The children were dressed in striped uniforms. Their hair was completely shaven, the hair they had before must have been wigs of some sort. They were marching in a lined procession up the street, led by several boys dressed as Nazis. The boys dressed as Nazis were goose-stepping and had their hands rose in a Hitler salute. At the back of the procession were two people, who were holding up large banners brandishing the swastika. Joe was at the back as well, holding an amplifier which was plugged into his MP3 player. From the MP3 player, Joe was playing Adolf Hitler’s Rally Speeches at full blast. The man with the monk haircut was whipping the young actors with a fake rubber whip, while singing the German national anthem.

The one thing that Joe hadn’t counted on, was a large group of German students and tourists being on the Royal Mile that day. If they had done this on a day in which the street was occupied by British people alone, all they would have got was a fair amount of tutting. Instead they got a massive backlash of hatred from the crowd.

One German man with a grey beard came out of the crowd, grabbed the amplifier from Joe’s hands and smashed it over his head. Joe went tumbling to the ground, as bits of broken plastic fell all over the cobblestone street. There was a massive cheer from the crowd.

Even though I shouldn’t have done, I smiled at the sight of it. Serves you right I thought, you insensitive bastard!

Interesting to see what Davey has been reading. (Amazing thing, this Internet!) There is something there I may follow up on myself.  Russell Brand.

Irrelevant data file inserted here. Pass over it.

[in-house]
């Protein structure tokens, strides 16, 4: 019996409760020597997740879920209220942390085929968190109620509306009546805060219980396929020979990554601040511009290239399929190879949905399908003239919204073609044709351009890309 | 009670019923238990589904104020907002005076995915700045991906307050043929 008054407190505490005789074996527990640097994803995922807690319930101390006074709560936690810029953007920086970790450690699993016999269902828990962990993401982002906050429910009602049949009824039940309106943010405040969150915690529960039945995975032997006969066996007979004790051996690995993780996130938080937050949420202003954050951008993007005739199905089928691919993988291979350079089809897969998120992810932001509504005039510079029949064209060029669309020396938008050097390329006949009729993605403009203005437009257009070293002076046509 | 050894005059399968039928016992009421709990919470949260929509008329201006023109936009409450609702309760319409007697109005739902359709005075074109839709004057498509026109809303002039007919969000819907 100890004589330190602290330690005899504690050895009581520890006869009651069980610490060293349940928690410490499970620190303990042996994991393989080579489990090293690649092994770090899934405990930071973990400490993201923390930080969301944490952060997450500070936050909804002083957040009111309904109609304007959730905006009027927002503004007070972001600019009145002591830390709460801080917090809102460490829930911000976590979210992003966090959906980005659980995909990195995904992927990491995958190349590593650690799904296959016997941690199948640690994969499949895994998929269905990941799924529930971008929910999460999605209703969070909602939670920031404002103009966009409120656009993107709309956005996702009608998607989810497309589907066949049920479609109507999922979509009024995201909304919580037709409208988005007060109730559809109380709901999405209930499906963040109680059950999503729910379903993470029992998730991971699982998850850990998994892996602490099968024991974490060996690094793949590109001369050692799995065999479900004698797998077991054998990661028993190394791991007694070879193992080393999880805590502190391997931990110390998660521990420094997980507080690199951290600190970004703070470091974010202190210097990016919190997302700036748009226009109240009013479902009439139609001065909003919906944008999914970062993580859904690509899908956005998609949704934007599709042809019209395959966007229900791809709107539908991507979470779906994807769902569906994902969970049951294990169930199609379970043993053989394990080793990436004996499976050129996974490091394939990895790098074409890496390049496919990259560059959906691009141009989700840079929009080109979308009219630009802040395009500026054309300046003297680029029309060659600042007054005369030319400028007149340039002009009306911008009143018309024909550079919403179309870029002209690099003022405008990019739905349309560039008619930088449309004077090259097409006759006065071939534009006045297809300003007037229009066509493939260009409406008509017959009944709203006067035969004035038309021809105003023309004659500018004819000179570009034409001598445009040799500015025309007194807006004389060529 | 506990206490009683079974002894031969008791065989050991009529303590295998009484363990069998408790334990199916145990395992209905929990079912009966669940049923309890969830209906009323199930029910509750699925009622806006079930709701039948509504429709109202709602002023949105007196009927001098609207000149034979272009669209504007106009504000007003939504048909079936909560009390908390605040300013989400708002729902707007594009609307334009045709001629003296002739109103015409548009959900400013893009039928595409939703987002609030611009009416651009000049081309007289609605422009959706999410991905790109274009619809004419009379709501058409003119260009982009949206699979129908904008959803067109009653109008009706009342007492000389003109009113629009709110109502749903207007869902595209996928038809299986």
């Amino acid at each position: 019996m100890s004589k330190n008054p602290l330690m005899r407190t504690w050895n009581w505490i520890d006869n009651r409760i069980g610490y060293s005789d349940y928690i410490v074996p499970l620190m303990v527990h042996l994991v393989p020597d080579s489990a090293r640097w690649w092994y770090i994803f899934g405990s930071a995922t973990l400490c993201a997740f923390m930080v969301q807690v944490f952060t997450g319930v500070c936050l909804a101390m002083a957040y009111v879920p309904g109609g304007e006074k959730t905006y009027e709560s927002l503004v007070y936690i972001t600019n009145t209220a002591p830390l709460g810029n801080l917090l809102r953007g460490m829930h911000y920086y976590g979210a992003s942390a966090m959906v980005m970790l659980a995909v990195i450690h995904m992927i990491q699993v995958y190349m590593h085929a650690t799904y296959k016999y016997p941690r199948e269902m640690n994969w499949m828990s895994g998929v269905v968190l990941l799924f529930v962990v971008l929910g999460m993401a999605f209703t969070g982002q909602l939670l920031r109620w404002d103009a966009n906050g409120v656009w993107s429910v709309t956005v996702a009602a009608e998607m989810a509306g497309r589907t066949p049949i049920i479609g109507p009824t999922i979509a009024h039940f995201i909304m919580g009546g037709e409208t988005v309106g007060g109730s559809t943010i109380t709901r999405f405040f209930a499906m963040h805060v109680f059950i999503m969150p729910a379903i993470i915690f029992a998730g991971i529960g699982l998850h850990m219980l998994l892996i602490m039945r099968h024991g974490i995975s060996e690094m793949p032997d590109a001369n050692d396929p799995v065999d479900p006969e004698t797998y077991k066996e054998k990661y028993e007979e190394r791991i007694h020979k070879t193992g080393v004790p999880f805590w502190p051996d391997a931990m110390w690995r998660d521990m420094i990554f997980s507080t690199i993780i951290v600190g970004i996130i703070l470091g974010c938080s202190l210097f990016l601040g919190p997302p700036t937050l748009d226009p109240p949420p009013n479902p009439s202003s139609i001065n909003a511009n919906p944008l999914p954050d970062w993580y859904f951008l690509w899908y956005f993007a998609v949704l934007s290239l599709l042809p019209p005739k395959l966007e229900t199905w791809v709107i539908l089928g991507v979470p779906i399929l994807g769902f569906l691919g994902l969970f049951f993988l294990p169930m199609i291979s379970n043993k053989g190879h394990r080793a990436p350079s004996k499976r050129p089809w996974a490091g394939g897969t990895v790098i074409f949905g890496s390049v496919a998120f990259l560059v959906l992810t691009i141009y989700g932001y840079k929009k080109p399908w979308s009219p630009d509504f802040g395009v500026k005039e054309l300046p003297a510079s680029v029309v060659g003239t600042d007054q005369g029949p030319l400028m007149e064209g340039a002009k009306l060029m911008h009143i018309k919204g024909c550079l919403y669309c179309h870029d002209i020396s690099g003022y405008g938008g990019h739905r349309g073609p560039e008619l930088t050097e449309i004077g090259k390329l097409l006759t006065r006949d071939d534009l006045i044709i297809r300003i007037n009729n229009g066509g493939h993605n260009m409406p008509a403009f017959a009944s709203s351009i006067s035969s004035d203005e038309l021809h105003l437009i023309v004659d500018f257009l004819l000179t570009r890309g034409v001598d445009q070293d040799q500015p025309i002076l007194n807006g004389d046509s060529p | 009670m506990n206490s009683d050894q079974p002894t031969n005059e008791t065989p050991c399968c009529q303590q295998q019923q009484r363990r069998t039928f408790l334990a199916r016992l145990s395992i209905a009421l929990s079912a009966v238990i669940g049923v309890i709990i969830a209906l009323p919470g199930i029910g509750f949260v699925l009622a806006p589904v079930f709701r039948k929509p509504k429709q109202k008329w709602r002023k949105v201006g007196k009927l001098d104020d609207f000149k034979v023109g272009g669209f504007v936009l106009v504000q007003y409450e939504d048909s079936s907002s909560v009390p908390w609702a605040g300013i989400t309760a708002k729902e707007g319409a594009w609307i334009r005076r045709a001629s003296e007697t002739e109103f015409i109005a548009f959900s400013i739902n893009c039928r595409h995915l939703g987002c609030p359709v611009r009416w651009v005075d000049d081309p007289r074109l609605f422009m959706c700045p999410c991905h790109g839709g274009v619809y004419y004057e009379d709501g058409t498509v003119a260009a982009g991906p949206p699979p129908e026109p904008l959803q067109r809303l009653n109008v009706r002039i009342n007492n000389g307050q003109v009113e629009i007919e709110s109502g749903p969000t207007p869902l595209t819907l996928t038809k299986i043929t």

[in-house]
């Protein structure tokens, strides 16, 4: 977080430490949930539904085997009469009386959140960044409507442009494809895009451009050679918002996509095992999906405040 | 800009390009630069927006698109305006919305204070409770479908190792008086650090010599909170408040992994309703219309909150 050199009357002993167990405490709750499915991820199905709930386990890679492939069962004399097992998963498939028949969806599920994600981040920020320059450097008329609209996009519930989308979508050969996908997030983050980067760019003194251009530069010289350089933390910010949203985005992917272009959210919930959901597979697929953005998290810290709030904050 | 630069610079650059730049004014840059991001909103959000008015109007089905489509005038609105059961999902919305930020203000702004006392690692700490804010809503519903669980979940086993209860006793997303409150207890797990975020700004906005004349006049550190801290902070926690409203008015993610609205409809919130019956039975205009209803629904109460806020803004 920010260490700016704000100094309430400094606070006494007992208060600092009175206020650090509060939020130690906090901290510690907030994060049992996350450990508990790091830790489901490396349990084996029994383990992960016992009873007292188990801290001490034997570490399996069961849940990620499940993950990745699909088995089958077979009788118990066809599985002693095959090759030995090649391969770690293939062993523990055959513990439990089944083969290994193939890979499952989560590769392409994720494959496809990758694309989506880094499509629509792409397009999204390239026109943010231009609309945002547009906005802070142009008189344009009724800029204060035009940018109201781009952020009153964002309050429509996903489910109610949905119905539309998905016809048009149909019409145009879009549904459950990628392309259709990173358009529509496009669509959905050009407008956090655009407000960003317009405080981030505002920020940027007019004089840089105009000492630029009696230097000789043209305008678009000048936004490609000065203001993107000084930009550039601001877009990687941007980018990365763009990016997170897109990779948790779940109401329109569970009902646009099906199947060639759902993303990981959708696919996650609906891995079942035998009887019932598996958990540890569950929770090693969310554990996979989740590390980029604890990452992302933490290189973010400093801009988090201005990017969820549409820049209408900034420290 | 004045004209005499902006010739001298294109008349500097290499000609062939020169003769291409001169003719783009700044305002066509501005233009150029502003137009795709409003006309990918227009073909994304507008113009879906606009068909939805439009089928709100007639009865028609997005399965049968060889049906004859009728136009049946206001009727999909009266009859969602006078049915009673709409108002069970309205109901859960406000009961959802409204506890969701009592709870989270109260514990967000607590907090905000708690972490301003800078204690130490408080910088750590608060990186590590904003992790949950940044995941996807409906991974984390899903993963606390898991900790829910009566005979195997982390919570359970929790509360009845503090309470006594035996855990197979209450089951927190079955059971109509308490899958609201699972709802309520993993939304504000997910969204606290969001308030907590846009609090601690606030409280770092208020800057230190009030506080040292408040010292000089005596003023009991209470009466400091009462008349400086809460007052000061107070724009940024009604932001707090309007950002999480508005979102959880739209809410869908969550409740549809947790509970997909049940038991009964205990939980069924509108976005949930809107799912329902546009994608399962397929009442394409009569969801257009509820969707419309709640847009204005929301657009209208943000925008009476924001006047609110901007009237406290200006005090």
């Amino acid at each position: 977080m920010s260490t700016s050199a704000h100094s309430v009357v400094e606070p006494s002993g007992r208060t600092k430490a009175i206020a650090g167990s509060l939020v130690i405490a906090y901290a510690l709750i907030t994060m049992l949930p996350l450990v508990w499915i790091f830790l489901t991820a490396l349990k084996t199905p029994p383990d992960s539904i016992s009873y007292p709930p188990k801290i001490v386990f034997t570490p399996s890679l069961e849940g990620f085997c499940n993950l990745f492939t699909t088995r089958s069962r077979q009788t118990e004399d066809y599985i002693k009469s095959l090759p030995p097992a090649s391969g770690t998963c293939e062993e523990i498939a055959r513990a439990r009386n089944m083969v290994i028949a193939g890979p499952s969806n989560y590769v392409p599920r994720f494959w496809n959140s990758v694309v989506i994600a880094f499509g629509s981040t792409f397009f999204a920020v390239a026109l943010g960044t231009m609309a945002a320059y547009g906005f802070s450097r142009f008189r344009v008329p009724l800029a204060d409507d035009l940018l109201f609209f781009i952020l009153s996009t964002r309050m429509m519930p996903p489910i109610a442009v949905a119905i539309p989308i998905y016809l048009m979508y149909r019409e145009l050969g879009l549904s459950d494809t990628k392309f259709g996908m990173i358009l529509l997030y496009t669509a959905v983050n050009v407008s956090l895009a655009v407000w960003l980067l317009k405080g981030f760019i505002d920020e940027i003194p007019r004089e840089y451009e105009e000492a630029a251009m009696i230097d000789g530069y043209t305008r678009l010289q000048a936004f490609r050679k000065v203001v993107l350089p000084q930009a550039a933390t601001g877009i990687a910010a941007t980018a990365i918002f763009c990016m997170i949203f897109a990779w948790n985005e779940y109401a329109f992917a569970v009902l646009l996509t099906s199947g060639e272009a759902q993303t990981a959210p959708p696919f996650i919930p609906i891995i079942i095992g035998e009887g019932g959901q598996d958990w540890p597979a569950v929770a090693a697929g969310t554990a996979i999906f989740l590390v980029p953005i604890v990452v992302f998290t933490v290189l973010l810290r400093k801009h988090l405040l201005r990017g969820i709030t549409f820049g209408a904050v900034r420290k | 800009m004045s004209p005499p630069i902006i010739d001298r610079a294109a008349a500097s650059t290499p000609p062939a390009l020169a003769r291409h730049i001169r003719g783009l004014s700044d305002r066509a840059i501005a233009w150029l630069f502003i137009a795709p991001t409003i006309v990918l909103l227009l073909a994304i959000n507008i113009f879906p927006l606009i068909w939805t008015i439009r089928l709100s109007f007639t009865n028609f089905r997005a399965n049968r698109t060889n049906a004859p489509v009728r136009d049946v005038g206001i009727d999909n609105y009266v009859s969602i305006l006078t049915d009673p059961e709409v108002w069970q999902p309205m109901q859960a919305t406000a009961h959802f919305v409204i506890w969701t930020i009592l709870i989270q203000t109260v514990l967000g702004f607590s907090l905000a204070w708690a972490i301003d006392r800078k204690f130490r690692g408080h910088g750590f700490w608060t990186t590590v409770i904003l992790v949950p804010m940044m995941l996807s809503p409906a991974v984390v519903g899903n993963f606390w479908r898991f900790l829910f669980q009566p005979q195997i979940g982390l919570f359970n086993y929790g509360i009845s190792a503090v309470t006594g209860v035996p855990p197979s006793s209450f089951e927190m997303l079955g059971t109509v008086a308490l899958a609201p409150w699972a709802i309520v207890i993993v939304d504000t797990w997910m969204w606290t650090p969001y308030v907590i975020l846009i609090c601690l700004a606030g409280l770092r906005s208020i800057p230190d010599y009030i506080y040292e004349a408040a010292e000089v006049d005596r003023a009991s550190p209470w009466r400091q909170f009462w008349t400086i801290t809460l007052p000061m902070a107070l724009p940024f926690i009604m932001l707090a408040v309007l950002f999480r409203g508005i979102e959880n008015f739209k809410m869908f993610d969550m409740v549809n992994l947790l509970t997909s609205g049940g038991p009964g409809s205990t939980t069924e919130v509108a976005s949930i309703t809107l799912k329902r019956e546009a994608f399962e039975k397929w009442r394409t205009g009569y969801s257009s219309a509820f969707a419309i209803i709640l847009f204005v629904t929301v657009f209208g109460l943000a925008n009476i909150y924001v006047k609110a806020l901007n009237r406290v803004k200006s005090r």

So what of eBooks then?  I am rather glad to have had the opportunity to read a very promising writer fifty years younger than myself who lives on the other side of the planet. Not before eBooks would this have happened so readily. Still, I do wonder where editors, proof-readers and publishers will end up – and whether there may be a considerable loss there in the world of writing, or quality writing.

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6 thoughts on “E-books and editing–opportunity and hazard

  1. Hi Neil

    Thanks for this very interesting post. I made brief mention of one irrit I had over on Jim’s companion post. Thought, in all fairness, I should note here that I have done that.

    Those must have been very interesting times for you.

  2. Hi. Read that comment at Jim’s and you are right — but for simplicity I have highlighted just some of what might be said. “Being as…” should also perhaps be “seeing as…”? Point is Davey needs editing, even if his achievement at 18-19 in having two quite substantial novels under his belt and considerable skill in characterisation and dialogue are very commendable.

    And yes, the Neos years were interesting.

  3. Hello, this is Nathan Davey,

    Thank you so much for your comments. I’m still a work in progress and your feedback is precious to me. I agree with the fact “Dust in the Wind” was a bit cheesy and OTT. It’s cool that you found the connection between “Korczak” and the Holocaust Musical in Aaron Connor. It’s scary what people find out online (lol). Thank you so much for all your comments. I’m glad that you enjoyed them. Thank you for giving me a couple of pointers for me to work on.